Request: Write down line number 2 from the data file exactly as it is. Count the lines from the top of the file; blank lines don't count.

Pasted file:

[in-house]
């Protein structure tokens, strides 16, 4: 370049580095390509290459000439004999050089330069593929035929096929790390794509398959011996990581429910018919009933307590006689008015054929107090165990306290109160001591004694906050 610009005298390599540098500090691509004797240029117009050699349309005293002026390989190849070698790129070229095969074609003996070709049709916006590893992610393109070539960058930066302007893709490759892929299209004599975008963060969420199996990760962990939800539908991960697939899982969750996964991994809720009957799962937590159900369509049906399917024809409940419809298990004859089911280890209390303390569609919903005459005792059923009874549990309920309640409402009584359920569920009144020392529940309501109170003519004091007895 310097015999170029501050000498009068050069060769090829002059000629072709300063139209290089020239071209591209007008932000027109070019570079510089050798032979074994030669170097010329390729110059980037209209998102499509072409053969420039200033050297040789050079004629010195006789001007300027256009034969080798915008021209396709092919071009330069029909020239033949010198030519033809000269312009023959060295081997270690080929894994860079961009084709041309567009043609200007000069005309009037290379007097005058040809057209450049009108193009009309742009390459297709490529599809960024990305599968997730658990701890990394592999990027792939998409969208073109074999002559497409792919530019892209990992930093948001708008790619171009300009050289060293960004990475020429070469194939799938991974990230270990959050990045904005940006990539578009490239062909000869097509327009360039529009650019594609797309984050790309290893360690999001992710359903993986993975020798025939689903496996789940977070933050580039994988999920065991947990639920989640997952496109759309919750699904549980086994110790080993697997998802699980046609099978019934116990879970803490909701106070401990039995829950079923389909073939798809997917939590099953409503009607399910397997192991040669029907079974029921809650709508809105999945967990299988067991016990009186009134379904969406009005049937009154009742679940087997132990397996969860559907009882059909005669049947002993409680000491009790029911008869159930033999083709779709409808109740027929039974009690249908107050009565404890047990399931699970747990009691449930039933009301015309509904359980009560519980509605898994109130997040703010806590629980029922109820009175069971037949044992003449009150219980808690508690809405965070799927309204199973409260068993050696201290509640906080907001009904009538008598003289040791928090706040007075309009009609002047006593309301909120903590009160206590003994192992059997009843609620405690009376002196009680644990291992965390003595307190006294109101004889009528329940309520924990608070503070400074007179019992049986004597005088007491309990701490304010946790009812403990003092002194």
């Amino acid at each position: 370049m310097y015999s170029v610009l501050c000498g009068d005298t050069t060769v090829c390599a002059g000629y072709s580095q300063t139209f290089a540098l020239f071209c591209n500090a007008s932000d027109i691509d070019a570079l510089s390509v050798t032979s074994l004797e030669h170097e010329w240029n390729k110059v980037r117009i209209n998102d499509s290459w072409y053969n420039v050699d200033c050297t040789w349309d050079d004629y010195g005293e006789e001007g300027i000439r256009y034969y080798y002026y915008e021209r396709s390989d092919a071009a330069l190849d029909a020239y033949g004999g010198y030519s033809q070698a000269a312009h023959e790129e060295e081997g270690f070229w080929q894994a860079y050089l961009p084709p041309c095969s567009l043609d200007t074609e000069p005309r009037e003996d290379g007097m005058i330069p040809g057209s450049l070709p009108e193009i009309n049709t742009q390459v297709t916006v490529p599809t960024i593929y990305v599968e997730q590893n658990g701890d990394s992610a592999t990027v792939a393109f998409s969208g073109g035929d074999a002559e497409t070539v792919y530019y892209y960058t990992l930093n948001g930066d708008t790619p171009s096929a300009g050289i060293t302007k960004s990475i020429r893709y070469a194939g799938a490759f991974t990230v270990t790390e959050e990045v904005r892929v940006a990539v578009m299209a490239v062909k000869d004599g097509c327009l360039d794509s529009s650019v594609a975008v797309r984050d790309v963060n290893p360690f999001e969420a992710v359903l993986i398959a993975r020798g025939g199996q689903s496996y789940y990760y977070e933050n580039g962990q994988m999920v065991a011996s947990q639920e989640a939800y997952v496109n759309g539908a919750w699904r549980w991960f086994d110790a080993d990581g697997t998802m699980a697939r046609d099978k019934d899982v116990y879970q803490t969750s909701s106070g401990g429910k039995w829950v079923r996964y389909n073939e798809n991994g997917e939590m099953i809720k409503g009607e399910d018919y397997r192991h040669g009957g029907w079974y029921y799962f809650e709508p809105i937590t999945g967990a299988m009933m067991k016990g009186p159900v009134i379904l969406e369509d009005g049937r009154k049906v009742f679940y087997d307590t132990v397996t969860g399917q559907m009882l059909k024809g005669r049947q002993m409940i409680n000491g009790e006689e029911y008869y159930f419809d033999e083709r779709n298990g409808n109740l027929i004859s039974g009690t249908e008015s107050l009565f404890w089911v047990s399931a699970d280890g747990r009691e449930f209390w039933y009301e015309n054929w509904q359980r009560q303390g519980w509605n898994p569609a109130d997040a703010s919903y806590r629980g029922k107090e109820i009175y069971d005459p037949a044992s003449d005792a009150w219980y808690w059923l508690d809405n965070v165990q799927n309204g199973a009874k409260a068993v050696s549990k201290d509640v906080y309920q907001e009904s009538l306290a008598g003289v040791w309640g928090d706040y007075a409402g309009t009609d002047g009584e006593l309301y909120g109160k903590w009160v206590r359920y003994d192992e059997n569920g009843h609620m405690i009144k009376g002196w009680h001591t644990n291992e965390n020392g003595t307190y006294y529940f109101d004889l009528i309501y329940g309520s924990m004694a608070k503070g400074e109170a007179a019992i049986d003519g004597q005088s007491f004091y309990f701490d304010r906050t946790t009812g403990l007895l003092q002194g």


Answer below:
């Protein structure tokens, strides 16, 4: 370049580095390509290459000439004999050089330069593929035929096929790390794509398959011996990581429910018919009933307590006689008015054929107090165990306290109160001591004694906050 610009005298390599540098500090691509004797240029117009050699349309005293002026390989190849070698790129070229095969074609003996070709049709916006590893992610393109070539960058930066302007893709490759892929299209004599975008963060969420199996990760962990939800539908991960697939899982969750996964991994809720009957799962937590159900369509049906399917024809409940419809298990004859089911280890209390303390569609919903005459005792059923009874549990309920309640409402009584359920569920009144020392529940309501109170003519004091007895 310097015999170029501050000498009068050069060769090829002059000629072709300063139209290089020239071209591209007008932000027109070019570079510089050798032979074994030669170097010329390729110059980037209209998102499509072409053969420039200033050297040789050079004629010195006789001007300027256009034969080798915008021209396709092919071009330069029909020239033949010198030519033809000269312009023959060295081997270690080929894994860079961009084709041309567009043609200007000069005309009037290379007097005058040809057209450049009108193009009309742009390459297709490529599809960024990305599968997730658990701890990394592999990027792939998409969208073109074999002559497409792919530019892209990992930093948001708008790619171009300009050289060293960004990475020429070469194939799938991974990230270990959050990045904005940006990539578009490239062909000869097509327009360039529009650019594609797309984050790309290893360690999001992710359903993986993975020798025939689903496996789940977070933050580039994988999920065991947990639920989640997952496109759309919750699904549980086994110790080993697997998802699980046609099978019934116990879970803490909701106070401990039995829950079923389909073939798809997917939590099953409503009607399910397997192991040669029907079974029921809650709508809105999945967990299988067991016990009186009134379904969406009005049937009154009742679940087997132990397996969860559907009882059909005669049947002993409680000491009790029911008869159930033999083709779709409808109740027929039974009690249908107050009565404890047990399931699970747990009691449930039933009301015309509904359980009560519980509605898994109130997040703010806590629980029922109820009175069971037949044992003449009150219980808690508690809405965070799927309204199973409260068993050696201290509640906080907001009904009538008598003289040791928090706040007075309009009609002047006593309301909120903590009160206590003994192992059997009843609620405690009376002196009680644990291992965390003595307190006294109101004889009528329940309520924990608070503070400074007179019992049986004597005088007491309990701490304010946790009812403990003092002194």